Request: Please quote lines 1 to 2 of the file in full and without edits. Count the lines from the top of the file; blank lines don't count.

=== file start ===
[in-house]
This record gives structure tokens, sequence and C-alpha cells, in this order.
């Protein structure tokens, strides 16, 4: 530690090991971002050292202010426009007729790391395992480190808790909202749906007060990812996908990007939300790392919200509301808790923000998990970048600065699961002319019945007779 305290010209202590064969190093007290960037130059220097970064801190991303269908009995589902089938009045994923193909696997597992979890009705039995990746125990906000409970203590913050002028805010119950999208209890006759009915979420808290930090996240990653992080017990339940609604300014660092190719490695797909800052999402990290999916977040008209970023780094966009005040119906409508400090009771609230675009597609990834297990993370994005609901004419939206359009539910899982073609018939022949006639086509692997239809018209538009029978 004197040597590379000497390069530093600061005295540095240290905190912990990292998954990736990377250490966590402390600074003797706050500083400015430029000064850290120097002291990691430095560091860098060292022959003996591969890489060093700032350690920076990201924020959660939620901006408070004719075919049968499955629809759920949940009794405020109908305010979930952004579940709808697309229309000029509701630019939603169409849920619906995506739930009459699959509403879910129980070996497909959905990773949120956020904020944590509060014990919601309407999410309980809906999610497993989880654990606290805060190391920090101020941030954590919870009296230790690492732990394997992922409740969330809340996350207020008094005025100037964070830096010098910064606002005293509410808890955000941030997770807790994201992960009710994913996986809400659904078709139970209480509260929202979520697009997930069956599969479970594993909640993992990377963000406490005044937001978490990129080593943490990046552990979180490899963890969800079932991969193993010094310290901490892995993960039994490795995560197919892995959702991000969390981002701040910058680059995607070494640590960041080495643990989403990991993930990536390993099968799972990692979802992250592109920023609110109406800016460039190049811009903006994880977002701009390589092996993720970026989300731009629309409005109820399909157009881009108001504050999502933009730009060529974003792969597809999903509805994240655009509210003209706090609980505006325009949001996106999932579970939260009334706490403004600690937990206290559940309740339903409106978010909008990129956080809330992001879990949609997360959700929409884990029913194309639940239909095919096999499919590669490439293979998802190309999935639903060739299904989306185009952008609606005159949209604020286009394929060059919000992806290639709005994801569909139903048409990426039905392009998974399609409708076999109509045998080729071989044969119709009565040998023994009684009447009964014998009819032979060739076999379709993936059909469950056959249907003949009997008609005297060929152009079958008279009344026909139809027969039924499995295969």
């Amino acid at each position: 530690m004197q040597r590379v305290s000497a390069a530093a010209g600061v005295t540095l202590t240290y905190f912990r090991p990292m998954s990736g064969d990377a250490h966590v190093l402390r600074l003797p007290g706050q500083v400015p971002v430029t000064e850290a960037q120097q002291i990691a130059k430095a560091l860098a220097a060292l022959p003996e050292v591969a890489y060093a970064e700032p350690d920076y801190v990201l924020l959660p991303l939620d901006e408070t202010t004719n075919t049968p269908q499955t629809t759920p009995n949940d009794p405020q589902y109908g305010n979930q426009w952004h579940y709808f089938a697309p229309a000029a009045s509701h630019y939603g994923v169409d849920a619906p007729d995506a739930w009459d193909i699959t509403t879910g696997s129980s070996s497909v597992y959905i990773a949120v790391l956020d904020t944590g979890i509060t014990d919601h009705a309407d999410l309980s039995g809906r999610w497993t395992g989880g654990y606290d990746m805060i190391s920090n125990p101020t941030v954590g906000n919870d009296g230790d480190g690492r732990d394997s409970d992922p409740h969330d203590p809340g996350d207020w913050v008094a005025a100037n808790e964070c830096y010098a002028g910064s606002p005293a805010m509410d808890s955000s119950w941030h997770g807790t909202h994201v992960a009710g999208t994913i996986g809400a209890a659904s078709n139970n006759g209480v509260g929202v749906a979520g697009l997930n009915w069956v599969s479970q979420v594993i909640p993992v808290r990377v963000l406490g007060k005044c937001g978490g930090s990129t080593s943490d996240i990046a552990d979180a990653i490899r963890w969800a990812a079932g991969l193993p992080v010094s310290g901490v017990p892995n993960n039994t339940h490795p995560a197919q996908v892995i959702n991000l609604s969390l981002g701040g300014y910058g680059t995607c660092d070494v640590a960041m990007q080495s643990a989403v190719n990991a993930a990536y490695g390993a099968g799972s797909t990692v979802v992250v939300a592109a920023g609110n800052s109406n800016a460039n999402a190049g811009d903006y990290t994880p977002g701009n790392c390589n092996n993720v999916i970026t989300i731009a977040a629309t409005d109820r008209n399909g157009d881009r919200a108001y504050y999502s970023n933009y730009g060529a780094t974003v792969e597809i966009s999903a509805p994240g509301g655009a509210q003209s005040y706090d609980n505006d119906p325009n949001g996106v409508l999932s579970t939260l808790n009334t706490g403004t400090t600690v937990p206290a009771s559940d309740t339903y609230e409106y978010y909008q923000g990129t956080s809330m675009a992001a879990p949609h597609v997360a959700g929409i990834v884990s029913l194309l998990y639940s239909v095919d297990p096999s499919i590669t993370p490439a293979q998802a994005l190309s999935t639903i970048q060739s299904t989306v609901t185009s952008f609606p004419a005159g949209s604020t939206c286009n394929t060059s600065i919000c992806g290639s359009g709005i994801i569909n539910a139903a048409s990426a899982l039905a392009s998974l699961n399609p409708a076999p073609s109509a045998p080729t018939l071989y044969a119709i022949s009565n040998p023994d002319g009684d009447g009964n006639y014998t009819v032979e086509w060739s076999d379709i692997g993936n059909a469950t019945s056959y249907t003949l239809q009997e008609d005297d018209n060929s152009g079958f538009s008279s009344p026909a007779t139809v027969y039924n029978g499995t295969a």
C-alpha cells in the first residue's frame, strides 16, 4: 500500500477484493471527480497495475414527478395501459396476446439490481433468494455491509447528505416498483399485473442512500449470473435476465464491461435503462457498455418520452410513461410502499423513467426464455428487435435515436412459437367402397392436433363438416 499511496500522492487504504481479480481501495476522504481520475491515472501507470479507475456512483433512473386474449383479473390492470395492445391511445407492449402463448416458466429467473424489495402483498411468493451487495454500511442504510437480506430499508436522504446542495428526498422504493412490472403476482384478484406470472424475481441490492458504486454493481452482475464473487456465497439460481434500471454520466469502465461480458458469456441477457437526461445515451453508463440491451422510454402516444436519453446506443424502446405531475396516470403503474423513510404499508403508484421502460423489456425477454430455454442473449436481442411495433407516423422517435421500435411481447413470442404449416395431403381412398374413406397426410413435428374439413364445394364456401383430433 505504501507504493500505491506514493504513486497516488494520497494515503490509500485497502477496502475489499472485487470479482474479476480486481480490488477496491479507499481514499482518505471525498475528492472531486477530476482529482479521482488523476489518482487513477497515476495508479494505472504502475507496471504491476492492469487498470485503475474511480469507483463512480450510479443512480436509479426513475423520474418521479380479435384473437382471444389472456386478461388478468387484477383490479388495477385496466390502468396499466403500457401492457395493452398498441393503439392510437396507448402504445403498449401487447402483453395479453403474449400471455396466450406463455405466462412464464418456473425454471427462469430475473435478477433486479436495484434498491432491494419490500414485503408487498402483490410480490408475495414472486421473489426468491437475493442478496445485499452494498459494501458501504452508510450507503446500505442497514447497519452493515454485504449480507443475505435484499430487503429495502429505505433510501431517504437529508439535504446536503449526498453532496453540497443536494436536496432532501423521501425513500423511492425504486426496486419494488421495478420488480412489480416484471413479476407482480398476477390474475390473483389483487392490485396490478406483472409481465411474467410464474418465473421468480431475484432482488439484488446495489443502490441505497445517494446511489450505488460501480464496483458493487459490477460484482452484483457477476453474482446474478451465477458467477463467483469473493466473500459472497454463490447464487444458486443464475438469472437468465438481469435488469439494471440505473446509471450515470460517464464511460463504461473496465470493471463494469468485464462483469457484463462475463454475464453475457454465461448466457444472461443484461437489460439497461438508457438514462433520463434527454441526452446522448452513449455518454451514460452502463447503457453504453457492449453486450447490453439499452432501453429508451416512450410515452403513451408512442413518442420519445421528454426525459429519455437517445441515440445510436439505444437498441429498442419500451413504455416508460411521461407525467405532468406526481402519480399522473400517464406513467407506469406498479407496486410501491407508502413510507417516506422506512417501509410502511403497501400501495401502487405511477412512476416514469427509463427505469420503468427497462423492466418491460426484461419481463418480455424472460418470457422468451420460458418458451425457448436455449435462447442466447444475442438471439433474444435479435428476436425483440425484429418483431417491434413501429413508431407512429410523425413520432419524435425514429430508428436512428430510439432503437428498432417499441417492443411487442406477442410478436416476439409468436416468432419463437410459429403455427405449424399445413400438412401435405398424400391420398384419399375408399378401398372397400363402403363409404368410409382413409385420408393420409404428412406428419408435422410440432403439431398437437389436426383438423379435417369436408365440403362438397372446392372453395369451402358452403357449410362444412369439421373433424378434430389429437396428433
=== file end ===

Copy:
[in-house]
This record gives structure tokens, sequence and C-alpha cells, in this order.